Month: May 2012

Most Wanted Ad Space

The most wanted ad space in the world is: Your facebook timeline cover photo.  

Let’s think about this for a minute; a user may on average have 150 friends, most of whom they actually know in real life.  This means that your cover photo could effectively reach 150 people, if they are drawn to your page.  You could influence their purchasing decisions, their habits, their interests, simply by changing your photo.

Location, Location,  . . . 

The cover photo spans the width of the content section of the timeline and depending on your screen, is a massive billboard for who you are and what you believe in.


Perhaps we’re not “there” yet for consumer products or services, but we are here when it comes to causes.  I believe, that if motivated, consumers will change their cover photos to to show their beliefs and passions for a cause.


Imagine if in October, during Breast Cancer Awareness Month, Yoplait and Susan G. Komen offered consumers an exclusive cover photo available online via a code found under the lid.  Consumers who in the past were motivated to save the lids to earn donations will be just as motivated to go online, enter a code, and show the world, via the cover photo, that they care.


Now imagine what would happen if many people started to have the same cover photo on the same day, during the same week, or month.  The possibilities of mass impression, mass reach, and mass action are truly endless.  That is called effective reach. 

I don’t believe this has been done yet*

Own your space

When looking at a facebook timeline page, I notice how all the major real estate is available to you,  while the ads are hidden in the left margin.  You being you drives people to view your page, to interact with and communicate with you.

Then why don’t you own your space? 

What I mean by this is simple, if you have connections online, you influence them through what you share, you should be rewarded for sharing.



Thoughts on: Accountability in a Highly Distracted World

We have all done it, someone asks you to do something, you agree, distractions come pouring through the universe, you forget to accomplish your tasks and miss a deadline.  Additionally, we’ve all asked others to perform tasks for us, they agree, and then they fail to deliver.

When you’re in a leadership position, you are the architect of the vision and grand design of the organization.  As much as you may like to be everywhere at all times and accomplish everything yourself, this is simply not physically possible nor is it efficient.

When you can fire someone for not following through on their responsibilities you can hire someone else who will.  When you can pay someone more for following through on their responsibilities you do and they return the generosity in the form of harder work.  Recognition is a function of hard work and achievement.


When you can’t fire someone or pay them, how is it that you motivate them to execute on their responsibilities?


During 2011 through 2012, I was the president of a student organization at Rutgers Business School called the Marketing Management Society.  We were a group of about 30 students with about 15 students who were dedicated.  The purpose of our club is to grow the individual personally and professionally and give them real world opportunities.


The consistent problems I ran into as the leader, was trying to find ways to motivate people to perform tasks that would ultimately benefit themselves.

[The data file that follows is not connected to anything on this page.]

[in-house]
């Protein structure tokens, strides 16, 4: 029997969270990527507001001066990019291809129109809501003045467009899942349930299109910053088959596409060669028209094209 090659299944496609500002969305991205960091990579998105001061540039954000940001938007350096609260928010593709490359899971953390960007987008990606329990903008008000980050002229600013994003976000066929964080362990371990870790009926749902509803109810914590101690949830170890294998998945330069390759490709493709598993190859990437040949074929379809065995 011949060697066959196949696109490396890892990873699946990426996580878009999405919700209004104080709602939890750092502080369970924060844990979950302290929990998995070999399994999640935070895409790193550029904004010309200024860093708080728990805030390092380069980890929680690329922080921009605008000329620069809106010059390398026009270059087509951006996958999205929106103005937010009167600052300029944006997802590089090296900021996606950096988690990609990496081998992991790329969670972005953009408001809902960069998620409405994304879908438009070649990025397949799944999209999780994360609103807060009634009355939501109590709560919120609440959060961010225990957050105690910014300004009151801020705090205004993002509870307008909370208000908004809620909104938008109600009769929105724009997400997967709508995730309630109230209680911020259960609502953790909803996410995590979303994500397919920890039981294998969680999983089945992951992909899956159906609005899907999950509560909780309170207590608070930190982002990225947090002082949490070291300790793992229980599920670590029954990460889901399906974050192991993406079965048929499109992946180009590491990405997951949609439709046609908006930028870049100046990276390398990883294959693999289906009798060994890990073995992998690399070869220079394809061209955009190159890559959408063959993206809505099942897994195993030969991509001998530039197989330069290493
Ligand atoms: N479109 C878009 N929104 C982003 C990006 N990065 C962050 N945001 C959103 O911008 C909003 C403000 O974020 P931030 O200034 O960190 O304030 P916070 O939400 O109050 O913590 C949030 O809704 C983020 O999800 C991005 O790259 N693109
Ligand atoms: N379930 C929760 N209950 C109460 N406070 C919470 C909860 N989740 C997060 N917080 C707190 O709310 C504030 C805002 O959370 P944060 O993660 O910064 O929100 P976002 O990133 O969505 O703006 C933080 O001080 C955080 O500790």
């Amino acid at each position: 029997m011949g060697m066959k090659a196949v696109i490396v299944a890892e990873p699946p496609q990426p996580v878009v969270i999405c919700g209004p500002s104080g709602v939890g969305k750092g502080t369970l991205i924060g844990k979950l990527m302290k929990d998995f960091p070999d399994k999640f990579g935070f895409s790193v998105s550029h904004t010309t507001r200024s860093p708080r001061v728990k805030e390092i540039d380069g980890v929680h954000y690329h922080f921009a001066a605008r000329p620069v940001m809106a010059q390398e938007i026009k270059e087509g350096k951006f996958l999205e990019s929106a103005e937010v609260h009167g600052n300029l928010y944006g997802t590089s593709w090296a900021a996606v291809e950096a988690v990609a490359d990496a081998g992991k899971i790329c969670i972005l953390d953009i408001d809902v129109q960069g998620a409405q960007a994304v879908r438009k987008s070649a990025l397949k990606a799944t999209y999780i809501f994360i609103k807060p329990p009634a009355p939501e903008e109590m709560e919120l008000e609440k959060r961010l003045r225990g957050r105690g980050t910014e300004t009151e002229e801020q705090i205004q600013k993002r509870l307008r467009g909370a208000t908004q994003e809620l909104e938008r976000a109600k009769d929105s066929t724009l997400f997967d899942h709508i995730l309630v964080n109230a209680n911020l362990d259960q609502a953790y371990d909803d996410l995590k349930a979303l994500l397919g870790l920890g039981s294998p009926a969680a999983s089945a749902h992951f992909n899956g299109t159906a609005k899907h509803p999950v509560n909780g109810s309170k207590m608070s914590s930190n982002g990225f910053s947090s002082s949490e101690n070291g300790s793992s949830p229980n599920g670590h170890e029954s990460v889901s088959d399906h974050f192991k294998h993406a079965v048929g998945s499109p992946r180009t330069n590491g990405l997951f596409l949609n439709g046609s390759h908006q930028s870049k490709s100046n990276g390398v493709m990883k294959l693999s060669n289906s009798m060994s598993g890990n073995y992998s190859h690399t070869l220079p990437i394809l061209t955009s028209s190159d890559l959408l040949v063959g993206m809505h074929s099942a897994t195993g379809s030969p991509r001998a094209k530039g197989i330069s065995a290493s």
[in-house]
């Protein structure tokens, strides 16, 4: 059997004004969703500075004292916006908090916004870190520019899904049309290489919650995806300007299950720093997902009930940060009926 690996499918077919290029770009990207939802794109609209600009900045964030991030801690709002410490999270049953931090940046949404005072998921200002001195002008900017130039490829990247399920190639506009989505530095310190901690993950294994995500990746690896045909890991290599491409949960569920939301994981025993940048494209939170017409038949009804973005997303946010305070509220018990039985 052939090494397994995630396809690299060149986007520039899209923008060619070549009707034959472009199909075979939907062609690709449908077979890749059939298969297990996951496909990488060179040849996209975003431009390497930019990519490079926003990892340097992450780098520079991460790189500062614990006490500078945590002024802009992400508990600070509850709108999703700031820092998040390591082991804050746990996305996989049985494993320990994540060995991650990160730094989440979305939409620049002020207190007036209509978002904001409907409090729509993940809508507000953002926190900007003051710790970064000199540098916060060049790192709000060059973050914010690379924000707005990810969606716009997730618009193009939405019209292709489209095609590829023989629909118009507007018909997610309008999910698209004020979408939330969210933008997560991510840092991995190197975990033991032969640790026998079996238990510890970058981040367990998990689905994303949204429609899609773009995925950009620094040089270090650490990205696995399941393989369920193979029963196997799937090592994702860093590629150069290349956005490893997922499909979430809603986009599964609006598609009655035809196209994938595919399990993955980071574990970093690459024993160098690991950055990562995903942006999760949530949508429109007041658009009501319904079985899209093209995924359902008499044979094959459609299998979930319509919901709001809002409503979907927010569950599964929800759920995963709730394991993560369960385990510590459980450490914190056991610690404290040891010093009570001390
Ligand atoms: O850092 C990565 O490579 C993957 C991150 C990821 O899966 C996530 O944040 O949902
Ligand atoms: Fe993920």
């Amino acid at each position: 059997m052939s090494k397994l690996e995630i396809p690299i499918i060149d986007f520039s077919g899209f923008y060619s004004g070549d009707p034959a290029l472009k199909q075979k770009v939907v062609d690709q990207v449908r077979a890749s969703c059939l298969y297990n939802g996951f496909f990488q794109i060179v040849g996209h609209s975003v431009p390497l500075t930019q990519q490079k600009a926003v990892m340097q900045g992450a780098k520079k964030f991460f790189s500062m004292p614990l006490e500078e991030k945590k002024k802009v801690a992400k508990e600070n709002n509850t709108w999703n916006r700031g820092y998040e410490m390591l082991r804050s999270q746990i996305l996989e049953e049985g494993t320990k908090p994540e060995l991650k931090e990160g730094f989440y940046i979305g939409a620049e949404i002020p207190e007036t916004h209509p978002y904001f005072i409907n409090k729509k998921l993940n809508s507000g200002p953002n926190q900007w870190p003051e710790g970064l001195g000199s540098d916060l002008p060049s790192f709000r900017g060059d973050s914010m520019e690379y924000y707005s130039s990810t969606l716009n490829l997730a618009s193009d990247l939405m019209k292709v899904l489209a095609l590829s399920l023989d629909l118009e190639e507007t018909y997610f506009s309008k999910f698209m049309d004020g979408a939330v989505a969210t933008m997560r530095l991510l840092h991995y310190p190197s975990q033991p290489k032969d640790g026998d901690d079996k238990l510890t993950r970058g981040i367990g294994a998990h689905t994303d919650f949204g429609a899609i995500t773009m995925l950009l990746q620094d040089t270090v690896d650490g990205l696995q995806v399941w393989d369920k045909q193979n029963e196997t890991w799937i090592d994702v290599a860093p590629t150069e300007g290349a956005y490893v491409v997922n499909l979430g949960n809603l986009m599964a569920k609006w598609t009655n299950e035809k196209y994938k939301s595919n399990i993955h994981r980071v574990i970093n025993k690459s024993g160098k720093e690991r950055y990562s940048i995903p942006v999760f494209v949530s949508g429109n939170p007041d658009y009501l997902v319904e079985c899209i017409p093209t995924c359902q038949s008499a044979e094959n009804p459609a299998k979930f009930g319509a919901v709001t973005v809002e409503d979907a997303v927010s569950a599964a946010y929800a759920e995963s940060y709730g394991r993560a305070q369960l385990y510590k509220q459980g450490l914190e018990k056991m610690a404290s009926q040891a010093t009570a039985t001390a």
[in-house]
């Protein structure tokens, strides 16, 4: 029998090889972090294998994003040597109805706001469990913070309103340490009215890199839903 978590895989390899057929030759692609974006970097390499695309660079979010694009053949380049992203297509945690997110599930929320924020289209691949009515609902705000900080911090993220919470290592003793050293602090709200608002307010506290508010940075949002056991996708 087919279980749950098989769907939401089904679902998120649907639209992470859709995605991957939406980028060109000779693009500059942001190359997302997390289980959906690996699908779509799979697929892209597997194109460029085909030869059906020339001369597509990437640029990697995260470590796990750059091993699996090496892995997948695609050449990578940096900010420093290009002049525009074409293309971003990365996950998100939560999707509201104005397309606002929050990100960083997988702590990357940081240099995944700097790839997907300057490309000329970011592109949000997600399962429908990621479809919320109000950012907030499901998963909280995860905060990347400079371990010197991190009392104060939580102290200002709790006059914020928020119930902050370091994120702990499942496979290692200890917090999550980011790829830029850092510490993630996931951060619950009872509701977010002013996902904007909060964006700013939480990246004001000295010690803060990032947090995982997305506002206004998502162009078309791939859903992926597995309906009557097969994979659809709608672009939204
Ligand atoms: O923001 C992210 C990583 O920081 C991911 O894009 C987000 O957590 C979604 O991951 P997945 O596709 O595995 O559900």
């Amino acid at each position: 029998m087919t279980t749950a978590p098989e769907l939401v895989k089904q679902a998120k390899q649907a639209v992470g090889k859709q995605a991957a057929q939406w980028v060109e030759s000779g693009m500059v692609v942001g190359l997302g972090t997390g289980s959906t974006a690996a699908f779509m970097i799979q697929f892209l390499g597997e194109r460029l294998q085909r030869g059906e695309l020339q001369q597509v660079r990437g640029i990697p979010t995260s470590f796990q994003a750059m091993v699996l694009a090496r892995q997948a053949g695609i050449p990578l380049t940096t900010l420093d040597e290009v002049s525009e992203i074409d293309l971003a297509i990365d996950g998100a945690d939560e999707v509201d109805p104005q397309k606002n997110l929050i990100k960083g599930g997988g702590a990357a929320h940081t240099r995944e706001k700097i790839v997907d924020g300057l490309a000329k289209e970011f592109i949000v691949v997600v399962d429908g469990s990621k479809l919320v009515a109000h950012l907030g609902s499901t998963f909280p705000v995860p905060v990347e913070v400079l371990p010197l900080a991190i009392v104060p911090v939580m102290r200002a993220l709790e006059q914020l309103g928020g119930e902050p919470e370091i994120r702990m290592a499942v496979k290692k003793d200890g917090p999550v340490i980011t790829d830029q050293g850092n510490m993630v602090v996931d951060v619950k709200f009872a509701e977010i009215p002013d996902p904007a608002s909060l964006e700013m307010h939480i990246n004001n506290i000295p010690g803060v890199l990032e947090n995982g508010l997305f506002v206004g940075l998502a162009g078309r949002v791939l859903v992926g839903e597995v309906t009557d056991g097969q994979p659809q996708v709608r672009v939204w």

I contacted my family and my professors seeking advice about motivating people in a very low incentive or disincentive environment.

What I learned, is rather simple.  If you cannot fire or pay someone, you must help them to realize the work will benefit them, you have to get them to buy into the idea and guide them to believe that they want to do it.

Easy enough right? 

Yes and no. 

What I found to consistently take place is that tasks would be delegated, constituents would buy in, but no action occurred.  I found myself puzzled by this each and everyday.  Knowing that this was practice for my future, I felt extremely obligated to find a way to end this false promise/talk game and find a guaranteed way to win.


In order to win, I starting to change the way I spoke to people I needed to perform tasks.  I would ask them, when they thought they could accomplish the task and how they planned to do so.  I made additional efforts to check in with them often to ensure a timely progress was taking place.  I also made deadlines sooner than needed to create an anticipatory buffer zone for if and when they failed to perform.

What I found

I found that by giving them the choice and responsibility, and taking it off of my shoulders, that they would take action and ownership of their work.  If fact, I was shockingly impressed with how fast this metamorphosis took place.  By asking the person you are delegating work to, when they think they can have it done and how they will do it, you create buy in and empower them to take ownership of their work. In the end, they realized that they could accomplish what was in front of them and that they could get it done on time.  In this world of it needs to be done yesterday, information overload, and exponential stimuli leading to endless distractions, it is difficult to get anyone to do anything, let alone when it’s for free.  But, if you can find a way to appeal to them and get them to commit because they want to, success seems only logical.  In the end, I learned that if you want to accomplish anything with others people have to “want it” for themselves, that, and you have to have an endless supply of resiliency.